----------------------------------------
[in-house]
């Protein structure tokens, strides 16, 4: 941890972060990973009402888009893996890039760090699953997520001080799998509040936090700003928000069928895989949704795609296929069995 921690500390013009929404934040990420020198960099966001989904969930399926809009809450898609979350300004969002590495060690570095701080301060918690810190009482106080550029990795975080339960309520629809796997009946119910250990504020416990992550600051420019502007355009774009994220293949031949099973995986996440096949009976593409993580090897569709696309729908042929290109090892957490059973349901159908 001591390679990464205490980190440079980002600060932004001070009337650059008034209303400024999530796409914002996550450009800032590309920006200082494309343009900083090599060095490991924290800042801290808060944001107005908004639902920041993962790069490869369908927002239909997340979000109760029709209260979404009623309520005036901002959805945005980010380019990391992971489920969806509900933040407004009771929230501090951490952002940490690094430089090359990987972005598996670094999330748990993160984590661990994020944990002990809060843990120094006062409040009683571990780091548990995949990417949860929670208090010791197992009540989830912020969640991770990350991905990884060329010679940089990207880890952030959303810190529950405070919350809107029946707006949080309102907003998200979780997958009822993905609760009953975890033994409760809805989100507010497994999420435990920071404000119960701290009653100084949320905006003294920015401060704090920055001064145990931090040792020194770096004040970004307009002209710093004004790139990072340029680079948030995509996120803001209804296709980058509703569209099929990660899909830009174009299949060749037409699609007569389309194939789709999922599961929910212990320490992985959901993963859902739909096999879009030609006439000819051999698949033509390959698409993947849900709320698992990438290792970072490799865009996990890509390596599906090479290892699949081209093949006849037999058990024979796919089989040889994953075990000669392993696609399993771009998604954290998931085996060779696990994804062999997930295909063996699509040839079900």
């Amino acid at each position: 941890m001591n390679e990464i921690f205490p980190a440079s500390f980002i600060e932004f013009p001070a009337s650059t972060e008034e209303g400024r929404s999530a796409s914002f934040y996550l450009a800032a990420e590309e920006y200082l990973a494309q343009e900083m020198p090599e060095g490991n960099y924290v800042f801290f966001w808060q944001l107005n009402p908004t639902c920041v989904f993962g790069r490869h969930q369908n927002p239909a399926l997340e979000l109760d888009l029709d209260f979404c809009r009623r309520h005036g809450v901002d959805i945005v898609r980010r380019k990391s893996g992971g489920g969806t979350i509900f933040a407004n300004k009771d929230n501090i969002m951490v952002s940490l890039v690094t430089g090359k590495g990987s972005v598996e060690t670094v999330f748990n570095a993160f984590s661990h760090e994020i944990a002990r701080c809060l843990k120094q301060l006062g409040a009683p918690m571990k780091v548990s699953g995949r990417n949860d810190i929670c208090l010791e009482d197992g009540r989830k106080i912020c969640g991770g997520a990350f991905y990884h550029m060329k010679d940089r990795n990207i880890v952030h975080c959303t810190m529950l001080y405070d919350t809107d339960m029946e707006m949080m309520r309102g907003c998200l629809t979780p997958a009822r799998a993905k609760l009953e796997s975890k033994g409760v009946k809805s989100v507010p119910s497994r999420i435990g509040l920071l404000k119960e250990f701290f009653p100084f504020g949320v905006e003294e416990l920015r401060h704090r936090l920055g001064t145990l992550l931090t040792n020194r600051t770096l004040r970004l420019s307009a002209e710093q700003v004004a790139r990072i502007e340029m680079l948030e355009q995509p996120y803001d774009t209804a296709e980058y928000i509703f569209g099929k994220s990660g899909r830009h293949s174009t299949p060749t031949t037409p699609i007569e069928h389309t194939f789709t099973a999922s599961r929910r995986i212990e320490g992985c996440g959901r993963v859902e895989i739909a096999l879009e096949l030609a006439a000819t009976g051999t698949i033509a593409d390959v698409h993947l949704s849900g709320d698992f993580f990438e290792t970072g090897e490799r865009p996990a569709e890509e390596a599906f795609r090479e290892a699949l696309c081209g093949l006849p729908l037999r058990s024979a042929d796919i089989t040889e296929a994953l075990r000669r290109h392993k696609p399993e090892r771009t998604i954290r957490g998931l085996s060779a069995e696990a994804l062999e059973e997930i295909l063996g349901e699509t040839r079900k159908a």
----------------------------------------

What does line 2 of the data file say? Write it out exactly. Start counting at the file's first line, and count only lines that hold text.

């Protein structure tokens, strides 16, 4: 941890972060990973009402888009893996890039760090699953997520001080799998509040936090700003928000069928895989949704795609296929069995 921690500390013009929404934040990420020198960099966001989904969930399926809009809450898609979350300004969002590495060690570095701080301060918690810190009482106080550029990795975080339960309520629809796997009946119910250990504020416990992550600051420019502007355009774009994220293949031949099973995986996440096949009976593409993580090897569709696309729908042929290109090892957490059973349901159908 001591390679990464205490980190440079980002600060932004001070009337650059008034209303400024999530796409914002996550450009800032590309920006200082494309343009900083090599060095490991924290800042801290808060944001107005908004639902920041993962790069490869369908927002239909997340979000109760029709209260979404009623309520005036901002959805945005980010380019990391992971489920969806509900933040407004009771929230501090951490952002940490690094430089090359990987972005598996670094999330748990993160984590661990994020944990002990809060843990120094006062409040009683571990780091548990995949990417949860929670208090010791197992009540989830912020969640991770990350991905990884060329010679940089990207880890952030959303810190529950405070919350809107029946707006949080309102907003998200979780997958009822993905609760009953975890033994409760809805989100507010497994999420435990920071404000119960701290009653100084949320905006003294920015401060704090920055001064145990931090040792020194770096004040970004307009002209710093004004790139990072340029680079948030995509996120803001209804296709980058509703569209099929990660899909830009174009299949060749037409699609007569389309194939789709999922599961929910212990320490992985959901993963859902739909096999879009030609006439000819051999698949033509390959698409993947849900709320698992990438290792970072490799865009996990890509390596599906090479290892699949081209093949006849037999058990024979796919089989040889994953075990000669392993696609399993771009998604954290998931085996060779696990994804062999997930295909063996699509040839079900």